Moore, OK TornadoMay 21st, 2013 at 9:28 am by Jeremy Wheeler under Weather
It’s been a rough 24 hours for residents of Oklahoma. Yesterday, started out as a nice warm day across parts of the Plains. Then a set of storms formed around 2pm in the afternoon. They rapidly grew and spawned several tornadoes.
One tornado in particular hit Moore, Oklahoma which is just south of Oklahoma City. This tornado destroyed a large part of the town including two schools. The latest official death toll that I saw was 24, but it was still rising. This is going to be the next in a list of historic tornadoes. At this time it looks like it was an EF-4 on the Enhanced Fujita Scale. After looking at the damage, I wouldn’t be surprised if it gets classified as an EF-5. The National Weather Service will be out surveying today to determine the ultimate strength of the tornado. That same area had been hit by two other large tornadoes in the last 15 years. The first one was the infamous Oklahoma City tornado in May of 1999. That was one of the strongest tornadoes recorded in the United States. It’s winds were estimated between 300 and 318mph. There was also a lesser known tornado that passed through the region in 2003. Now a 3rd tornado has struck nearly in the same place. There is a great map of the 3 paths of these storms from Steve Baron at KFOR. I won’t post the photo since it is theirs, but here is the link: Oklahoma tornado paths. The radar from yesterday showed some storms blowing up in the mid-afternoon near Newcastle and they quickly developed a classic hook echo.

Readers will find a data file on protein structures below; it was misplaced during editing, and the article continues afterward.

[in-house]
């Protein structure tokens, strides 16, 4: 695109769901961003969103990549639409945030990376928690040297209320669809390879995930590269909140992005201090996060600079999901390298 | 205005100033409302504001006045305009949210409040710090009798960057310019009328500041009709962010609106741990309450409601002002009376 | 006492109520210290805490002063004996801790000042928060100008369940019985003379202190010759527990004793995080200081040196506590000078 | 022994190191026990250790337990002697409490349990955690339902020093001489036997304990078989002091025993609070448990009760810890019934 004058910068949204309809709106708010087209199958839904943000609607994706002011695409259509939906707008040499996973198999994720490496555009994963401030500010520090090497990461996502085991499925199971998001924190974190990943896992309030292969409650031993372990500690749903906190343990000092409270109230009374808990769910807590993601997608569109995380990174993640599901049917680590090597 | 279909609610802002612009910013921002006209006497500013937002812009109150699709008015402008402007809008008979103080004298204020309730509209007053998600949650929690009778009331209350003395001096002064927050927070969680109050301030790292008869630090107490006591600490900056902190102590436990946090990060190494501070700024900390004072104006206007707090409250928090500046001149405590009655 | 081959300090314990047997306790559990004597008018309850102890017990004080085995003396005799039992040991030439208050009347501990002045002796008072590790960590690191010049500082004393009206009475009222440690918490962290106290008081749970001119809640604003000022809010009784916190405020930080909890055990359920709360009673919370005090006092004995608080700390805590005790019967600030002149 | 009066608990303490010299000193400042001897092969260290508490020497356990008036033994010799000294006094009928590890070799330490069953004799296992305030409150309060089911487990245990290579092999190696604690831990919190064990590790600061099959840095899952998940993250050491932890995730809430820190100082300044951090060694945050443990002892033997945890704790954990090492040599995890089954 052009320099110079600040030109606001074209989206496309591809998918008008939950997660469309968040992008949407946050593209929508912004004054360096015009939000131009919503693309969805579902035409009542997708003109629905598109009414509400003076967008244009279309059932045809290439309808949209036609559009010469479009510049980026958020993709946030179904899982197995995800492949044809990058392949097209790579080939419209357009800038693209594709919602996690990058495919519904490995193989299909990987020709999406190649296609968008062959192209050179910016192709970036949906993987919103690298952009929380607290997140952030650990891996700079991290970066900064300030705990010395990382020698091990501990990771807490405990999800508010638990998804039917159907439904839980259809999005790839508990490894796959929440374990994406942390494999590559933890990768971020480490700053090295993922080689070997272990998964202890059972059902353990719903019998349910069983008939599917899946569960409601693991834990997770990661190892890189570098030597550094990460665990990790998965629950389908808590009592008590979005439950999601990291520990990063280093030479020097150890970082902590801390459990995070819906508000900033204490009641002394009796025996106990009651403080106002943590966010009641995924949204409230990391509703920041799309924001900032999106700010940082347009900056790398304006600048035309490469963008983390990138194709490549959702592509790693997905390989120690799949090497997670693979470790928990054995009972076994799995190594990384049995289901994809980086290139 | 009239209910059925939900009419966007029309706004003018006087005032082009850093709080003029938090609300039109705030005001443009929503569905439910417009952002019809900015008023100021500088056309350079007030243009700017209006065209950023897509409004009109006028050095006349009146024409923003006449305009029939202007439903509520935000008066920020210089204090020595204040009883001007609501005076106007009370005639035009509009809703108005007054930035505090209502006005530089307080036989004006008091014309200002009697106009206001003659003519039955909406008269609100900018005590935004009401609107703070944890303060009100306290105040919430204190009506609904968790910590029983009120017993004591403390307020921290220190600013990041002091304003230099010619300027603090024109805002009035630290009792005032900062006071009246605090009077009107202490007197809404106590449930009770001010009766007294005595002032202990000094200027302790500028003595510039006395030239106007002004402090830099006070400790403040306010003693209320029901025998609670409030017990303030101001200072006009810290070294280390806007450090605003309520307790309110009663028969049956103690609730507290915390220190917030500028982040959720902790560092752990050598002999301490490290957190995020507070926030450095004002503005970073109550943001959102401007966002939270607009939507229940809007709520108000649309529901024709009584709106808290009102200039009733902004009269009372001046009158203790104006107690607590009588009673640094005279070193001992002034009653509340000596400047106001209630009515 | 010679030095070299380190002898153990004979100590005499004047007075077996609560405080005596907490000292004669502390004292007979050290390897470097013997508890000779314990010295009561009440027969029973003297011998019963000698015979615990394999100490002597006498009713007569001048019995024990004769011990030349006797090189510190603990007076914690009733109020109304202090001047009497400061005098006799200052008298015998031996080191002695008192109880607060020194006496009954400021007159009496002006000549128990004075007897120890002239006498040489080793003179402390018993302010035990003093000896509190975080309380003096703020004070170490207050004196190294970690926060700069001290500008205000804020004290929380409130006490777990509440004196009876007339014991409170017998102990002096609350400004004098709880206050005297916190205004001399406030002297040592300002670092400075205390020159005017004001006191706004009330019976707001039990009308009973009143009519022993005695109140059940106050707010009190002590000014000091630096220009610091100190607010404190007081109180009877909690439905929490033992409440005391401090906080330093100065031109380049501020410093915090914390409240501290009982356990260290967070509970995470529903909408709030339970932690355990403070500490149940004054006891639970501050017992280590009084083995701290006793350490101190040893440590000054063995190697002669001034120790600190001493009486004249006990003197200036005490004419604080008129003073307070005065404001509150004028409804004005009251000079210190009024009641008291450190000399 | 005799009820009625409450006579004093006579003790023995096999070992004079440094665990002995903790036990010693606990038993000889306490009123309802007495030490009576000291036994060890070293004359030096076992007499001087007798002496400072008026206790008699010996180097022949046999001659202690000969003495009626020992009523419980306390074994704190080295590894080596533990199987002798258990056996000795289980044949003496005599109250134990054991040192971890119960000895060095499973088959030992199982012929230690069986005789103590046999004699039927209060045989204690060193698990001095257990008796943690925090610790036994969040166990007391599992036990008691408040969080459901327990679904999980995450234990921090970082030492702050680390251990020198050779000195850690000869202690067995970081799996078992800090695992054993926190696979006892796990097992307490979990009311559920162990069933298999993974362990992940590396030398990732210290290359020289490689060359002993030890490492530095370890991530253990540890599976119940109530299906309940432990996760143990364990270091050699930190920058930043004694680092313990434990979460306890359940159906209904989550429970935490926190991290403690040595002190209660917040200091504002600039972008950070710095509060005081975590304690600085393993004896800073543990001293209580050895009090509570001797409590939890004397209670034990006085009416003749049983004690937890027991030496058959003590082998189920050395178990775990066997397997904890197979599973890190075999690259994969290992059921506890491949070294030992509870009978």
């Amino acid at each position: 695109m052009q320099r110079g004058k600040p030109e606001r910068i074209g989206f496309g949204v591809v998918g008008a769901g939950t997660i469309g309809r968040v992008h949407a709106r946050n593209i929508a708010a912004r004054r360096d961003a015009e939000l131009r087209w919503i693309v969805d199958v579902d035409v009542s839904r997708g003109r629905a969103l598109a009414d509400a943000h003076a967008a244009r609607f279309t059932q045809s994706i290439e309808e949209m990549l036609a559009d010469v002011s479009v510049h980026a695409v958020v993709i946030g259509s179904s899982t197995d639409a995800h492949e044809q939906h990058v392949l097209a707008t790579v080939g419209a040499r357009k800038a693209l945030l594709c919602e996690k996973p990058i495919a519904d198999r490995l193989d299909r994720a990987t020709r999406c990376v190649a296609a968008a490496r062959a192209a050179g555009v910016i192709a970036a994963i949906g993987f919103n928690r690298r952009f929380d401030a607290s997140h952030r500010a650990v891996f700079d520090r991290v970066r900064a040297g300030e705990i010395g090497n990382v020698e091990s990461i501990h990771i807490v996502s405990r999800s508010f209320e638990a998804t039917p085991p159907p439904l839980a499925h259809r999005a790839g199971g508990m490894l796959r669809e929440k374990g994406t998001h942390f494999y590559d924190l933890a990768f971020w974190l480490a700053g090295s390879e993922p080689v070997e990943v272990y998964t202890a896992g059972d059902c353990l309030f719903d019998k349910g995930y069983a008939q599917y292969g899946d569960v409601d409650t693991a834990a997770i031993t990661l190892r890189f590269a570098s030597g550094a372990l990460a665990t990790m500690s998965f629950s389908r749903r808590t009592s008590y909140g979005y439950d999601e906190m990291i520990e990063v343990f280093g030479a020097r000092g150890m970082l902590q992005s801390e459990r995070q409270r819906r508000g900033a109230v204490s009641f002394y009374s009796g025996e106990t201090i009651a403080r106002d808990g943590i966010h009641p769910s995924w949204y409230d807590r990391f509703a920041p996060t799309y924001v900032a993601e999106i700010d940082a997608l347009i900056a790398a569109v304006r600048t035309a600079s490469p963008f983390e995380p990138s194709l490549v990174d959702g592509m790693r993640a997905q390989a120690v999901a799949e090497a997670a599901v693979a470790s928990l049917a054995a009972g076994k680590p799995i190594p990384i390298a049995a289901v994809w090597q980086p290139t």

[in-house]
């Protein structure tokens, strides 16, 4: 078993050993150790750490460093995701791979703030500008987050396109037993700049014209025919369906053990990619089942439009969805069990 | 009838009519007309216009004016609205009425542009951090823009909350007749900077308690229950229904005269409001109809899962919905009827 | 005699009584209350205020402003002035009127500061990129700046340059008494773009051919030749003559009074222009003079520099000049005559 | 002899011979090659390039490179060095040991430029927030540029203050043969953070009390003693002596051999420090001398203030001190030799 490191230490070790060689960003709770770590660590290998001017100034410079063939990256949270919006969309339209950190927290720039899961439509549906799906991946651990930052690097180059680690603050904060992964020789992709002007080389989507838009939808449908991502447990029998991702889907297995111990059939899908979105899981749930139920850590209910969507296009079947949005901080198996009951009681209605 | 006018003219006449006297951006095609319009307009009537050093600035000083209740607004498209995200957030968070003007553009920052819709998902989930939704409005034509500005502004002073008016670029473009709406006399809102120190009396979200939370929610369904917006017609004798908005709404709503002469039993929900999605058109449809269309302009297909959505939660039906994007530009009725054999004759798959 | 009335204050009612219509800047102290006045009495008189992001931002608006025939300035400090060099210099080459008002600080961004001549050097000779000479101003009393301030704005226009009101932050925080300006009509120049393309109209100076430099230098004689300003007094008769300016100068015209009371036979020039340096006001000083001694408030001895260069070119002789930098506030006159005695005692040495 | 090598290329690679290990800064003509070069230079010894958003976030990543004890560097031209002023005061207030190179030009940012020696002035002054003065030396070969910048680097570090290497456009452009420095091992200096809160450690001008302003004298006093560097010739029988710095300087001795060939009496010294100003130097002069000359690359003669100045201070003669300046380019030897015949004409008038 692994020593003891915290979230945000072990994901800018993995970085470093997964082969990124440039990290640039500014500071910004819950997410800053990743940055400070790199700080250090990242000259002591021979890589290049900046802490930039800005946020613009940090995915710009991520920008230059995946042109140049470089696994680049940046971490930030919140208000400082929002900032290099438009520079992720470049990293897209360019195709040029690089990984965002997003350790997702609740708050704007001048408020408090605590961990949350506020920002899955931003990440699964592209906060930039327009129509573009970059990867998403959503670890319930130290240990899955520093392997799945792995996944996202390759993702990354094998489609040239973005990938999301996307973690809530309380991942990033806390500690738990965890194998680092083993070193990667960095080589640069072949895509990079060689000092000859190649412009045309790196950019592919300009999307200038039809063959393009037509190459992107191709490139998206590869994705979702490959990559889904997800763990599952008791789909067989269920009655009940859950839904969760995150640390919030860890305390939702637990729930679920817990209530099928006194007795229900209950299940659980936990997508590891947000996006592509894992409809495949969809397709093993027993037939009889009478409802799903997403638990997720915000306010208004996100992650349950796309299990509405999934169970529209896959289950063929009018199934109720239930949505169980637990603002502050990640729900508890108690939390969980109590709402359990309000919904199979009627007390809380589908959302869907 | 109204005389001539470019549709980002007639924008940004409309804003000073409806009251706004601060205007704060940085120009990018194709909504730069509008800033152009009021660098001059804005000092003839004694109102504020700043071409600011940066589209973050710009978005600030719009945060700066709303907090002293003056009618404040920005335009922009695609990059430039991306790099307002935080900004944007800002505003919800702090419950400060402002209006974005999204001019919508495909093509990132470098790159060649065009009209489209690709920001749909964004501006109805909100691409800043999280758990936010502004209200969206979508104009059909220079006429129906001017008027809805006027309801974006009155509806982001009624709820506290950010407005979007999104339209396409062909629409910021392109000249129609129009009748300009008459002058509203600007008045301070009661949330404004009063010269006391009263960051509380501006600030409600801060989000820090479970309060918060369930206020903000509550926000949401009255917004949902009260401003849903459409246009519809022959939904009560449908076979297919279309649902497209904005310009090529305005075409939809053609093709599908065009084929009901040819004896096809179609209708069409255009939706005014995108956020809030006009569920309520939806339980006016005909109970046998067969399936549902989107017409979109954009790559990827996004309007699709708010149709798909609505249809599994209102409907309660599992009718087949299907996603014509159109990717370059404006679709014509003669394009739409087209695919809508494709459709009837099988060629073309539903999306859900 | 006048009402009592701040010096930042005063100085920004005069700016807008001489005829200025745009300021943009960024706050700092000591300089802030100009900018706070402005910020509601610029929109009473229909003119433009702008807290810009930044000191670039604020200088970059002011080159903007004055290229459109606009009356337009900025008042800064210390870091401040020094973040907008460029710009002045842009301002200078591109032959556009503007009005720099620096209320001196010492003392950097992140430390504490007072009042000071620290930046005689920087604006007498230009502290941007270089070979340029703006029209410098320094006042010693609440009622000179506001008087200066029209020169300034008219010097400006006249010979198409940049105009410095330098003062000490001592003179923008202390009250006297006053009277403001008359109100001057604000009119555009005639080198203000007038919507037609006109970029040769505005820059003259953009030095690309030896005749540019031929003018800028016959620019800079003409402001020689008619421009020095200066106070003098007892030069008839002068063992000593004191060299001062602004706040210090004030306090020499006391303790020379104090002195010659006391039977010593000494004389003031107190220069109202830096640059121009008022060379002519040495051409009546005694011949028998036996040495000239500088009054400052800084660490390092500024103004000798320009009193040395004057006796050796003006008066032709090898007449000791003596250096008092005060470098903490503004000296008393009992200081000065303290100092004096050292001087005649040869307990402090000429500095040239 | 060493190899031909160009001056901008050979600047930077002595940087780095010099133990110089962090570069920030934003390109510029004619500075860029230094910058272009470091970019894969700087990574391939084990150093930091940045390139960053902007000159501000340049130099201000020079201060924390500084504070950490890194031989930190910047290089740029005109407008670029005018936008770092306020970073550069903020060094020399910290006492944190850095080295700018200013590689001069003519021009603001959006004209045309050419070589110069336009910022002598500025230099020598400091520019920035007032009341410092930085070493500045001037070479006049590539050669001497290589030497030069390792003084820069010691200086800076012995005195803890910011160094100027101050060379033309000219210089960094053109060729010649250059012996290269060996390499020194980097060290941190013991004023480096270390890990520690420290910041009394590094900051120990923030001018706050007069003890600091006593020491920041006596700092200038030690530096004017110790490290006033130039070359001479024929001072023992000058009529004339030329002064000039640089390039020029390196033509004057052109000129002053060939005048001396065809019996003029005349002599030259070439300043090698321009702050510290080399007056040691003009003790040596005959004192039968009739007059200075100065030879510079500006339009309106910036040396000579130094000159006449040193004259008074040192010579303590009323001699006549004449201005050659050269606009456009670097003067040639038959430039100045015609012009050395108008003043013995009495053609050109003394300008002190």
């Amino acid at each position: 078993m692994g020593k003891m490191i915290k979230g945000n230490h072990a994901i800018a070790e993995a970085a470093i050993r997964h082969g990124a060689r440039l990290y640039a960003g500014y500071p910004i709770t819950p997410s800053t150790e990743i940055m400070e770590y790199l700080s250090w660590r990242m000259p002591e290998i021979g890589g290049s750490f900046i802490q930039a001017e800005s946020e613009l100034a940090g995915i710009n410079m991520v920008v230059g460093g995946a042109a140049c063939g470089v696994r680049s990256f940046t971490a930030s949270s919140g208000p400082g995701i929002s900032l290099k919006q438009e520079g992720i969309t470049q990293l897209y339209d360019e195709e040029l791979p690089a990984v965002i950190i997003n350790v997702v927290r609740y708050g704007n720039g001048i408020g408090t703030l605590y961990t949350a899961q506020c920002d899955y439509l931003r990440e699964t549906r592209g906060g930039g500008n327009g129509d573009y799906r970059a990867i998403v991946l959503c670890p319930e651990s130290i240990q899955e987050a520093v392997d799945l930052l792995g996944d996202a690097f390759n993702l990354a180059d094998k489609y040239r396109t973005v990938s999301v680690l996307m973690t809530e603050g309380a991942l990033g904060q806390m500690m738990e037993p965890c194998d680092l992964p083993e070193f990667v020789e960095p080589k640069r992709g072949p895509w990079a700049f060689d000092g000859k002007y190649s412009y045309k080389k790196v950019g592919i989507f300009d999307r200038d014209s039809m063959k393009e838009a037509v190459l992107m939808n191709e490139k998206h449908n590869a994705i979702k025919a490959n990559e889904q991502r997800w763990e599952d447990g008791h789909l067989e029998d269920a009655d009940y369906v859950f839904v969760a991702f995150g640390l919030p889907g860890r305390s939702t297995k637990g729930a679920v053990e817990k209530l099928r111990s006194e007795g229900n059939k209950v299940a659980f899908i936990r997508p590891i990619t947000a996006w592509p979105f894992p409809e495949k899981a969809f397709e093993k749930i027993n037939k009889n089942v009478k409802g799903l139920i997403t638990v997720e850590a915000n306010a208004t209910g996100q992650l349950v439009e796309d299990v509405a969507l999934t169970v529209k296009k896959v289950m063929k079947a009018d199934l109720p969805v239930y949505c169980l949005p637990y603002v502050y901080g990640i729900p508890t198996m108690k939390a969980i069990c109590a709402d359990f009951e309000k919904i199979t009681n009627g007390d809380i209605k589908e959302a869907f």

The red line is the highlight. A hook echo forms when rain literally wraps into and around the storm. Sometimes debris also wraps in. This reflects a lot of energy back to the radar which shows up as a bright spot. Through the afternoon the storms moved northeast and eventually weakened.
The setup out there is different from here. Yesterday they had a cold front slowly move in from the northwest. It was along/ahead of this front where the storms were focused. Today that front is stalled out. So the focus will be more towards southern Oklahoma, Texas, and Arkansas. Also, as I mentioned yesterday, they have had strong upper level winds to support the threat for severe weather. We have not. In fact we have weak high pressure just offshore. Although there has been a weak pocket of energy in the mid-levels lately.
From here to there though there has been a decent amount of humidity. Dew points have been in the 60s for three days. This warmth and moisture has led to a good amount of instability. Yesterday we had some real downpours during the midday and early afternoon. We could see the same today.
We’ll see scattered showers with a few thunderstorms from late morning onward. Heavy rain will be the main threat. Highs will be in the low 80s. Tomorrow that little pocket of energy looks to push out. So I only have a slight chance for a shower or storm tomorrow as the high will have a little more influence on our weather. Thursday into Friday a cold front will move into the region. This will produce a higher chance for rain and storms. Luckily that front is expected to clear us out for the weekend. For now we are looking at partly cloudy skies from Saturday through Monday. Lower humidity and highs in the 70s are expected too. That’s a bit of good news after seeing the devastation in Oklahoma.
Meteorologist: Jeremy Wheeler